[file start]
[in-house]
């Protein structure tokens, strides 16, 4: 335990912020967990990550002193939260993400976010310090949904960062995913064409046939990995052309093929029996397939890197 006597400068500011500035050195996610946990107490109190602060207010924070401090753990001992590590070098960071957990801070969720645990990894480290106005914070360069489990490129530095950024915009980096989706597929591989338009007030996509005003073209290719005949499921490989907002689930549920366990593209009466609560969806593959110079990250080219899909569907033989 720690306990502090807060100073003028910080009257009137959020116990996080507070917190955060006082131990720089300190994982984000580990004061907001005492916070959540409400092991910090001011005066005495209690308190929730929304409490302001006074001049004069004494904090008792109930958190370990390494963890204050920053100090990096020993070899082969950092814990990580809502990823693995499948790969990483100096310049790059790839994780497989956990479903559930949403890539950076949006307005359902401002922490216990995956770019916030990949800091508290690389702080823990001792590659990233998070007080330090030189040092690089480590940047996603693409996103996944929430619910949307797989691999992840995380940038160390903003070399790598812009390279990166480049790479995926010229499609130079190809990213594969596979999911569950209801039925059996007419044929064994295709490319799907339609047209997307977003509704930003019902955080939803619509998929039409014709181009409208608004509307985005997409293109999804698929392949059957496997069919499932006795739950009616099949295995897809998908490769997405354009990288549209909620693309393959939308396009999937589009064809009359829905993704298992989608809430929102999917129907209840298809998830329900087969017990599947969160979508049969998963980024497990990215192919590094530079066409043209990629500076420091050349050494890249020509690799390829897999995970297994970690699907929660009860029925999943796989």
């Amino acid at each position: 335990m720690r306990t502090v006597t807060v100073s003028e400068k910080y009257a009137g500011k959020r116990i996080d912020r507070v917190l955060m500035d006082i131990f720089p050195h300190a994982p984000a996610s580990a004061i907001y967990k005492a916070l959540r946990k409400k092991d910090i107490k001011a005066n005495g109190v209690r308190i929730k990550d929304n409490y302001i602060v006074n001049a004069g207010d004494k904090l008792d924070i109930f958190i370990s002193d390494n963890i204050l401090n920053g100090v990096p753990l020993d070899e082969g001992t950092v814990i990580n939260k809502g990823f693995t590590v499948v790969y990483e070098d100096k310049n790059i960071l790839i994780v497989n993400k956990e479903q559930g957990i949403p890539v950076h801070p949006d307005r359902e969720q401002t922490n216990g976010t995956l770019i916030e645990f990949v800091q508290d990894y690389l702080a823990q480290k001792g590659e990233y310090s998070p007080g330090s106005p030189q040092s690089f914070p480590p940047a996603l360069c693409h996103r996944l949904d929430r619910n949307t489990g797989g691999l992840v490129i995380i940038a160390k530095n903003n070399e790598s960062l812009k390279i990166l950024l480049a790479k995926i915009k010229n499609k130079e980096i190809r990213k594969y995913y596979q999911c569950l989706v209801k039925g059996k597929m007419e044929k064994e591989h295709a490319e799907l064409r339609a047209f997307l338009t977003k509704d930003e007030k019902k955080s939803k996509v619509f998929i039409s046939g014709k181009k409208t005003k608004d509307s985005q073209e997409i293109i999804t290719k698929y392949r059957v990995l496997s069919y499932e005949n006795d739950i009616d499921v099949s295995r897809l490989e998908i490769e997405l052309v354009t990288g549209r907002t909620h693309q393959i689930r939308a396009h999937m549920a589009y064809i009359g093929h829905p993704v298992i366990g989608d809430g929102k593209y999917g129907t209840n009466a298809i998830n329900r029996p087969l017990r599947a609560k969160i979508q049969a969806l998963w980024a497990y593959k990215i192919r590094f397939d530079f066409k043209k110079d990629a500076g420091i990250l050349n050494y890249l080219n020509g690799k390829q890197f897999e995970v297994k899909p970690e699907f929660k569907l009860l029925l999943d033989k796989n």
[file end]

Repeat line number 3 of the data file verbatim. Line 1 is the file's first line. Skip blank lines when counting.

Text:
């Amino acid at each position: 335990m720690r306990t502090v006597t807060v100073s003028e400068k910080y009257a009137g500011k959020r116990i996080d912020r507070v917190l955060m500035d006082i131990f720089p050195h300190a994982p984000a996610s580990a004061i907001y967990k005492a916070l959540r946990k409400k092991d910090i107490k001011a005066n005495g109190v209690r308190i929730k990550d929304n409490y302001i602060v006074n001049a004069g207010d004494k904090l008792d924070i109930f958190i370990s002193d390494n963890i204050l401090n920053g100090v990096p753990l020993d070899e082969g001992t950092v814990i990580n939260k809502g990823f693995t590590v499948v790969y990483e070098d100096k310049n790059i960071l790839i994780v497989n993400k956990e479903q559930g957990i949403p890539v950076h801070p949006d307005r359902e969720q401002t922490n216990g976010t995956l770019i916030e645990f990949v800091q508290d990894y690389l702080a823990q480290k001792g590659e990233y310090s998070p007080g330090s106005p030189q040092s690089f914070p480590p940047a996603l360069c693409h996103r996944l949904d929430r619910n949307t489990g797989g691999l992840v490129i995380i940038a160390k530095n903003n070399e790598s960062l812009k390279i990166l950024l480049a790479k995926i915009k010229n499609k130079e980096i190809r990213k594969y995913y596979q999911c569950l989706v209801k039925g059996k597929m007419e044929k064994e591989h295709a490319e799907l064409r339609a047209f997307l338009t977003k509704d930003e007030k019902k955080s939803k996509v619509f998929i039409s046939g014709k181009k409208t005003k608004d509307s985005q073209e997409i293109i999804t290719k698929y392949r059957v990995l496997s069919y499932e005949n006795d739950i009616d499921v099949s295995r897809l490989e998908i490769e997405l052309v354009t990288g549209r907002t909620h693309q393959i689930r939308a396009h999937m549920a589009y064809i009359g093929h829905p993704v298992i366990g989608d809430g929102k593209y999917g129907t209840n009466a298809i998830n329900r029996p087969l017990r599947a609560k969160i979508q049969a969806l998963w980024a497990y593959k990215i192919r590094f397939d530079f066409k043209k110079d990629a500076g420091i990250l050349n050494y890249l080219n020509g690799k390829q890197f897999e995970v297994k899909p970690e699907f929660k569907l009860l029925l999943d033989k796989n």